By: Walter Metcalf
Most of you know that I recently purchased an IBM
Thinkpad as a second computer. Once
you get OS/2 up and running on a second computer, one of the first challenges you
face is to find a way to transfer files between machines. Backup, convenience, and
offloading files for presentations are only a few of the reasons you need to do
Of course, the ultimate way to do this is a LAN. A full-fledged LAN tying together
all the computers in my home is in my medium range plans, and I'll write a series
of basic articles on LANs when this project is accomplished. However I needed something
I could set up quickly just for two machines.
I tried a number of products/arrangements, and wasn't completely happy with any.
The most successful was the simple null modem LAN I described in the article, InJoy - The Modern Way
to the Internet, Part 3. This method is extremely reliable, even on enormous
files, but because it uses the serial port, it takes far too long on long files.
The least successful, for me at least, was LinkWiz 3.10. Transferring files on
the serial port was prone to sudden and unexplained failure; moreover file transfers
required the computers be dedicated. Attempts to run additional programs were almost
certain to abort the file transfer. The parallel port transfers would not work at
all. Contacts with the manufacturer's technical support department produced no useful
Finally, someone on the OS/2 Forum recommended the freeware product LPTool. I downloaded it, opened it up and here's
what I found:
Screenshots. Click on image for larger scale.
Uses the parallel port, for much greater speed.
Well-documented, although manual, installation procedure.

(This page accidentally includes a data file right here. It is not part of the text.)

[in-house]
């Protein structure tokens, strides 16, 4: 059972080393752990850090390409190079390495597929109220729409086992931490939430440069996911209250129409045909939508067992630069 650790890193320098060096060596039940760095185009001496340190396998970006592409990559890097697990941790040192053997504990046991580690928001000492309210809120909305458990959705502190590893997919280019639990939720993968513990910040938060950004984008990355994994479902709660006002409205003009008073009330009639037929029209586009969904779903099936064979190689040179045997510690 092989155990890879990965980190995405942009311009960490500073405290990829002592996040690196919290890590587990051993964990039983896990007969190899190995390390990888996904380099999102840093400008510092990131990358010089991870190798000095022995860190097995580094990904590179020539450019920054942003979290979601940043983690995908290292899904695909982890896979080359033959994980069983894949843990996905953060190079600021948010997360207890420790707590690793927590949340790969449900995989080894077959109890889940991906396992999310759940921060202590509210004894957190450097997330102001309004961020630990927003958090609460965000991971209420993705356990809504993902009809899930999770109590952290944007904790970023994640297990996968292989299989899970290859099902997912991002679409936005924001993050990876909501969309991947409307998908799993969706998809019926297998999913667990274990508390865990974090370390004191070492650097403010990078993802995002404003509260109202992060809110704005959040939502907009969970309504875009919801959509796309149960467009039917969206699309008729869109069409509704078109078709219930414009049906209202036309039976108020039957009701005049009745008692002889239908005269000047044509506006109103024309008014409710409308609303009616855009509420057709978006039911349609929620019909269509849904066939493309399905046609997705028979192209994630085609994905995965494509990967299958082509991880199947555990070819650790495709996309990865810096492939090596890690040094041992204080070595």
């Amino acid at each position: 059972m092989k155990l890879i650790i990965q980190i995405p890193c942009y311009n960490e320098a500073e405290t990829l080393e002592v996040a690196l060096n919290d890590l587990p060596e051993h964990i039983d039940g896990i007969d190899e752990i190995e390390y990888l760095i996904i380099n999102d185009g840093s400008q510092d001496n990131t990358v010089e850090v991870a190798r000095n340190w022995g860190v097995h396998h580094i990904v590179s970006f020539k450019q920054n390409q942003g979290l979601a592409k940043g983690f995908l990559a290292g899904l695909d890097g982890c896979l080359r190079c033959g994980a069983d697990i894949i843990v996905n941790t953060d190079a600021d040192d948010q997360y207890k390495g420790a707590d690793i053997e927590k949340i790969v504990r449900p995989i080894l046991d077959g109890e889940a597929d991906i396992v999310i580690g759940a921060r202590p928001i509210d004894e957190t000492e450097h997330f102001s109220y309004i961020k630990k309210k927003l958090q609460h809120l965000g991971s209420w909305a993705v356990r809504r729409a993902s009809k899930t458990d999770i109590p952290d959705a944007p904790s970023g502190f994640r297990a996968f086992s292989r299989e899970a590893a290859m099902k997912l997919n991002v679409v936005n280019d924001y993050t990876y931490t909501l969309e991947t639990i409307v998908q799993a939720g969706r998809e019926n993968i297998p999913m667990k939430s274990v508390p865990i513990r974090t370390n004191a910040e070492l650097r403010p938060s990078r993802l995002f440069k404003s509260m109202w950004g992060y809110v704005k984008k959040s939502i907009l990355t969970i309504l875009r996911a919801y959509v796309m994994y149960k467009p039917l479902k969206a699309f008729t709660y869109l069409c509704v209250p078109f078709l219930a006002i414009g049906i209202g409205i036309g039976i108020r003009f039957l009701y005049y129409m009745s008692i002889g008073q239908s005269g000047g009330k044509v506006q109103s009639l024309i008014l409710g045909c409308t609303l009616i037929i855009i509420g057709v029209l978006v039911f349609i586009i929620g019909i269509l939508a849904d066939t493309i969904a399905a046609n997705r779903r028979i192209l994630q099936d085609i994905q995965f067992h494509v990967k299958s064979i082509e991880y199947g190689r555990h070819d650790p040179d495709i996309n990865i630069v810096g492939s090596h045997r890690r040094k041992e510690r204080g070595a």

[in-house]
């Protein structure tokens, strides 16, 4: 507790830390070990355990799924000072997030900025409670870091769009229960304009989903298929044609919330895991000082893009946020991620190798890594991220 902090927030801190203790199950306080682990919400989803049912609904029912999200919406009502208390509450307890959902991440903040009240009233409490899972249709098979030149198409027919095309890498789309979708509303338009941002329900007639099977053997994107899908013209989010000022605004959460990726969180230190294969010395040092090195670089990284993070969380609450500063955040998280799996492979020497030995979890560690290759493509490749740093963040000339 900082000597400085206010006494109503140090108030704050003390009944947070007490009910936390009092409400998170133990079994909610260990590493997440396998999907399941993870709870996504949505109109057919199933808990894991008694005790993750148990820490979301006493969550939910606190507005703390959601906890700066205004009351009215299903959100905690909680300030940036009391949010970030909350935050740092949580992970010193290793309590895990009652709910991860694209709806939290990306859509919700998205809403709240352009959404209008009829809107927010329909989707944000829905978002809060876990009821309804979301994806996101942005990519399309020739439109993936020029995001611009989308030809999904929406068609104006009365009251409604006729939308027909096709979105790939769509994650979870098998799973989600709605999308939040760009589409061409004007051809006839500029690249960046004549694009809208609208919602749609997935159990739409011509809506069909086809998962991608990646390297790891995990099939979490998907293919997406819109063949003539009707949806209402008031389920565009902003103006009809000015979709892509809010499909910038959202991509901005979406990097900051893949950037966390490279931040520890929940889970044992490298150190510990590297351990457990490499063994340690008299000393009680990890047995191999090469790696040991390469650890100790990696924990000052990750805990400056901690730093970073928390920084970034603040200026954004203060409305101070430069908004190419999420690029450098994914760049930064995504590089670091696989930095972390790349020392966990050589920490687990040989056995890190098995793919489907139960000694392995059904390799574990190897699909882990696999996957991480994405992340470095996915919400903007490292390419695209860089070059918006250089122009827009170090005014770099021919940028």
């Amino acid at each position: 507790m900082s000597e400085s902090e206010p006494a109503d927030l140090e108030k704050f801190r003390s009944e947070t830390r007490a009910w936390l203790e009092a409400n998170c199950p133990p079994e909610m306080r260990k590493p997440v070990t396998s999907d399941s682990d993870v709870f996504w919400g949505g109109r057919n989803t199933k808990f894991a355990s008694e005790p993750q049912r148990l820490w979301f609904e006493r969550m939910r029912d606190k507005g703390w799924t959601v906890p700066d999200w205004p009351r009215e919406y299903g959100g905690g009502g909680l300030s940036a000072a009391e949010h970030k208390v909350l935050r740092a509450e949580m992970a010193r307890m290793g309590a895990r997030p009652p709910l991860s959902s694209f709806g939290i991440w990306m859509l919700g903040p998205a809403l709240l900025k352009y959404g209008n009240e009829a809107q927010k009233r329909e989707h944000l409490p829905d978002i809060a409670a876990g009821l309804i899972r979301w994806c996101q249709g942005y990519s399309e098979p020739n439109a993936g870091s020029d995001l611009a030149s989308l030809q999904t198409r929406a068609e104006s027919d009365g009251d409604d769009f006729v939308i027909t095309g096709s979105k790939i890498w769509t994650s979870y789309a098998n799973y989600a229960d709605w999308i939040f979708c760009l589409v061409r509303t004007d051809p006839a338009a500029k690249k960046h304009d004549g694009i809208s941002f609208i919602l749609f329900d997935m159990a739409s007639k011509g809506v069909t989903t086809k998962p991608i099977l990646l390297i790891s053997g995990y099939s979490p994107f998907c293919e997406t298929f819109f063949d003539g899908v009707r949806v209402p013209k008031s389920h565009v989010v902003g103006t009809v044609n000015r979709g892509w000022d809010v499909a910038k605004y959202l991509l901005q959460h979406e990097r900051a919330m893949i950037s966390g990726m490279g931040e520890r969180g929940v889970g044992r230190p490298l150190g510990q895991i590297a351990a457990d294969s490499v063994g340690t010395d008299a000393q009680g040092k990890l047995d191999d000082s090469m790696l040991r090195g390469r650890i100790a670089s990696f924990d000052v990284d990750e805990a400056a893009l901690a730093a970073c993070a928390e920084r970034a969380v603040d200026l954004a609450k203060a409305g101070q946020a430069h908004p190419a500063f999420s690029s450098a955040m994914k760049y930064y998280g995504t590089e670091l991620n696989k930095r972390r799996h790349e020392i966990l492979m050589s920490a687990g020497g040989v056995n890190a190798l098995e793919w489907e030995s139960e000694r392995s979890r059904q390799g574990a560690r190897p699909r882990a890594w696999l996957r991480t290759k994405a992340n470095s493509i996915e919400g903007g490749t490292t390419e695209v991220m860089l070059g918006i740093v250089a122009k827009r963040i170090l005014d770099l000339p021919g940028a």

Uses a driver, which gives added flexibility.
Requires LapLink® style parallel cable. (Such cables are often available
as third-party products from well-stocked computer stores.)
Command-line parameters on driver allow adjusting timeouts for proper functioning
on heavily loaded systems and selection of any available port.
Automatic, on-the-fly LZW file compression.
Several utilities include support trace and debug, batchfile transfer, directory
synchronization, and use of LPTool as a dedication daemon.
Simple command + file specification format give easy-to-remember, but powerful mechanism
for performing basic functions.
Supports three kinds of commands: LPTool's internal commands, e.g. SEND, OS/2 commands,
and REXX commands. For a program of this size, there is a surprisingly rich internal
command set. Some examples:
SHOW - Displays which files will copied to remote if the same parameters are used
on a SEND command. (like a dry run.)
FIND - Sends file/directory to specified command.
FILETREE - Show which files exist for a given filespec and attributes.
.COMMAND - Execute a LPTool command on the remote computer.
R COMMAND - Execute a LPTool command remotely, but redirect output to local computer.
RUN mf [arg] - Run a REXX macro from LPTool.
DRIVEMAP - display available drive letters
DEVICE - identify and describe all local parallel ports.
OS/2 or LPTool commands can be executed both at local and a remote machine.
Supports backup (transfer) of entire directory trees.
REXX support. Accepts REXX macros as well as OS/2 or LPTool commands
The main limitation is that the standard driver LPTDD.SYS does not work with all
parallel ports (including the one on my desktop computer). I'm speculating this
is the reason LinkWiz fails on my computer. However, when I contacted the author
of LPTool, Jan van WijK, first he emailed me a copy of an older driver, and then
spent a lot of time with me running tests to try to track down the problem with
the standard driver. This was quite a refreshing change from my previous experience.
If you have installed LPTool on both computers according to the instructions, and
are unable to ping a remote computer, you should contact Jan
van Wilk for assistance.
If you need a fast, dependable way to transfer files between two computers, then
I highly recommend LPTool. LPTool was written by Jan
van WijK, and is available by download from his website.
LPTool is currently freeware; however the author has indicated that future versions
may be shareware.
Next week: A review of DFSee, a nifty multi-pflatform
disk partition utility from the same author as LPTool.